Want to know more about how we drop in to remote communities, businesses or organizations and capture the experience of being there?
Read more about our project with the Fort Nelson Airport & Rhubarb Media to get a taste for how we work efficiently with organizations while staying true to their essence and message.
Having worked with Rhubarb Media in the past, when they received the contract to build a new website for the Fort Nelson airport (YYE), they called us in to capture the essence of the services, the people and the community. This is the kind of work we were made for. Dropping in to a community with a rough outline of shots required but keeping in mind the overall feel of the place at the heart of what we shoot is what we thrive on.
Founded as a fur trading post, built upon the fickle forestry industry, Fort Nelson is now a booming oil and gas exploration town. Through it's many reincarnations, Fort Nelson has always remained relatively small with it's core population currently hovering around 4,000.
Unconventional exploration of natural gas reserves in the surrounding area has brought in scores of industry workers. Though Fort Nelson is situated right on the Alaska highway, those workers almost exclusively access the town by air. With direct flights from centers like Edmonton, Calgary and Vancouver and an ever increasing influx of passenger demand, the YYE airport found itself seriously in need of an online presence that represented it's diverse service offerings.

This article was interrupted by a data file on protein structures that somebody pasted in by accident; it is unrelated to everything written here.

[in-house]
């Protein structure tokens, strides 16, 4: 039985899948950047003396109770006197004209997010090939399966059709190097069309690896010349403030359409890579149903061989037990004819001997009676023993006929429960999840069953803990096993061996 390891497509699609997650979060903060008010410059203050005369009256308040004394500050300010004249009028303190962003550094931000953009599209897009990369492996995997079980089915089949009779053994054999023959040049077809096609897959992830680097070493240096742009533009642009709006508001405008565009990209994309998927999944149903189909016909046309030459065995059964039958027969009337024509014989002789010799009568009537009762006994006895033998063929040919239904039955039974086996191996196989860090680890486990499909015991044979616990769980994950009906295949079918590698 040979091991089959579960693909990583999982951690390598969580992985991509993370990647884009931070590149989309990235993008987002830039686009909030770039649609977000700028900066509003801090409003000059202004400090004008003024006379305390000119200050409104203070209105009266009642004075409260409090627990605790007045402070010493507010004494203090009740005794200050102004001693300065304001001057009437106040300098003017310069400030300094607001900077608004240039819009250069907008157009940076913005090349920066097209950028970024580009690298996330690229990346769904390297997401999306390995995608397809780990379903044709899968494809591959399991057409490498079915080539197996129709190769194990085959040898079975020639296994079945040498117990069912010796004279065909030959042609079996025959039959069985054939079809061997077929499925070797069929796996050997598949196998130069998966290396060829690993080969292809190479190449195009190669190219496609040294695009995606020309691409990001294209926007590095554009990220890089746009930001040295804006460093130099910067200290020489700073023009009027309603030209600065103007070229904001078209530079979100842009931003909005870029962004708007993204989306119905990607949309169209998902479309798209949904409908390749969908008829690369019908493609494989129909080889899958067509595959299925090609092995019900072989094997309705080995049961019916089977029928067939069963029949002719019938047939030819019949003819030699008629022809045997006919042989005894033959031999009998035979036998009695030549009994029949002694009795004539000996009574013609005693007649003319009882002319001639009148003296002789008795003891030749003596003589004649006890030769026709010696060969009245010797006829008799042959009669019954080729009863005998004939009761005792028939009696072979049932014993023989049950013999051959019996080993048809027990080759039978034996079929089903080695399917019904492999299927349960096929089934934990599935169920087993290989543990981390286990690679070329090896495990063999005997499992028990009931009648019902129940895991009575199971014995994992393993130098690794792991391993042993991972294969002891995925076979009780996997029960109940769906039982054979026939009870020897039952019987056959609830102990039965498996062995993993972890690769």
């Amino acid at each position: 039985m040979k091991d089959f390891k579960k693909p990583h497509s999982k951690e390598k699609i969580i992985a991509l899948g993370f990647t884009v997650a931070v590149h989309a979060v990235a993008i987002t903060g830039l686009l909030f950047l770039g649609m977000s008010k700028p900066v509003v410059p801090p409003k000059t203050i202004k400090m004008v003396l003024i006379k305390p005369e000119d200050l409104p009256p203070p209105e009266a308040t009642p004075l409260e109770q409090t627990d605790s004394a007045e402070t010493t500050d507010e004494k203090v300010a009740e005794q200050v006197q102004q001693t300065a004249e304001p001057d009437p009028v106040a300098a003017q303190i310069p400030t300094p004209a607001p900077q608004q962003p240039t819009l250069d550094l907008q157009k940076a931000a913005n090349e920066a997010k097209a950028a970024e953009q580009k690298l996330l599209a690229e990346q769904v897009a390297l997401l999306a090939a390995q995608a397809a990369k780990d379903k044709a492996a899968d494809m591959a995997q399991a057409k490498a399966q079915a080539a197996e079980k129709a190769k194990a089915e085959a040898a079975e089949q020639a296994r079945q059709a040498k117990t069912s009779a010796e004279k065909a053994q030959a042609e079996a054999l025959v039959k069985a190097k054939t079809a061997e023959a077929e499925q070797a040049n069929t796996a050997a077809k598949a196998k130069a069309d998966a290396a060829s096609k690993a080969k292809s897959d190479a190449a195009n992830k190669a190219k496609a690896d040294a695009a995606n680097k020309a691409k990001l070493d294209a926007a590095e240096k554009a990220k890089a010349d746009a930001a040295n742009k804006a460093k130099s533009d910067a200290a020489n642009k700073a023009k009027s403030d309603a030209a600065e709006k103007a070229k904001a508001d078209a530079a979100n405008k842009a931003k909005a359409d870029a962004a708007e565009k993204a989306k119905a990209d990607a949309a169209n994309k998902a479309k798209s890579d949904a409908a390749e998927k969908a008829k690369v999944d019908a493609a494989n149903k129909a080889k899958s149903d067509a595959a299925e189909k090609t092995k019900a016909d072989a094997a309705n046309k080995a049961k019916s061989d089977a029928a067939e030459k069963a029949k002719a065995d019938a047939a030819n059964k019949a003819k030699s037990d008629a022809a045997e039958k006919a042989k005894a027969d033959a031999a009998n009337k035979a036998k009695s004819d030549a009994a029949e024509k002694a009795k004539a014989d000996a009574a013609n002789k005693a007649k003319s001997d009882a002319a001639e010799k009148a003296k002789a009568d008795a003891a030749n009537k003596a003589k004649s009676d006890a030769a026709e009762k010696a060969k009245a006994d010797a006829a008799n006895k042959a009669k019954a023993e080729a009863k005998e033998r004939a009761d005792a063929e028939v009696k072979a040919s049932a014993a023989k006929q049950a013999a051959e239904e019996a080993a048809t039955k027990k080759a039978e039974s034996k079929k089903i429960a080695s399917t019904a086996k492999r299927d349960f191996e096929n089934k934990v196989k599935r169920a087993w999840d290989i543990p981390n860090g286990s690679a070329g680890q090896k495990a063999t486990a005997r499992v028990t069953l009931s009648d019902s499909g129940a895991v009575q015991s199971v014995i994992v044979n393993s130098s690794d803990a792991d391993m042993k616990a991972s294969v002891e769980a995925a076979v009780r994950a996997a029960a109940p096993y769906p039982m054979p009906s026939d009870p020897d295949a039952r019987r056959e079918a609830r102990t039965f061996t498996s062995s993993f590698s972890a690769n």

WWII to Today
YYE, established in the early 1940s, became an important refueling stop over for approximately 8000 aircraft enroute to Russia during World War II. The past 7 decades have seen the airport play many different roles but today it not only serves as a base for the passenger airline Central Mountain Air, but also hosts 16 other tenants, many of which provide charter services for oilfield companies and a even a seasonal fire base for the British Columbia Forestry Service.
We arrived in Fort Nelson just as the autumn colours came out in full force. This also happens to be the season of bears. Prior to hibernating, the black, brown and grizzly bears of the region forage to fill their bellies for the long winter ahead. We were warned right away by locals not to make use of the beautiful walking trails that surround and transverse the town because if we did so, we were sure to have an unwise encounter with a hungry bear.
So instead we visited the Alaska Highway museum, joined the fishermen and families spending the afternoon on the riverbanks, followed the sunset out of town on an early evening drive and then came back to sip coffee at the best local haunts.
Once and Again
While the amenities at the airport itself are exactly what one would expect from a small town airport, the staff are amazingly efficient and friendly. Orchestrating so much air traffic on a regular basis with such a small team requires everyone to be dedicated and at the top of their game and these guys go above and beyond.
We also loved the community and definitely will be making another trip to Fort Nelson in the future to see and experience all the things we couldn't pack into our first visit!
Drop In Projects
We love to work with organizations that need to hit the ground running with their projects. If you like to talk more about what how we drop into a location and get to the heart of the story, don't hesitate to give us a shout!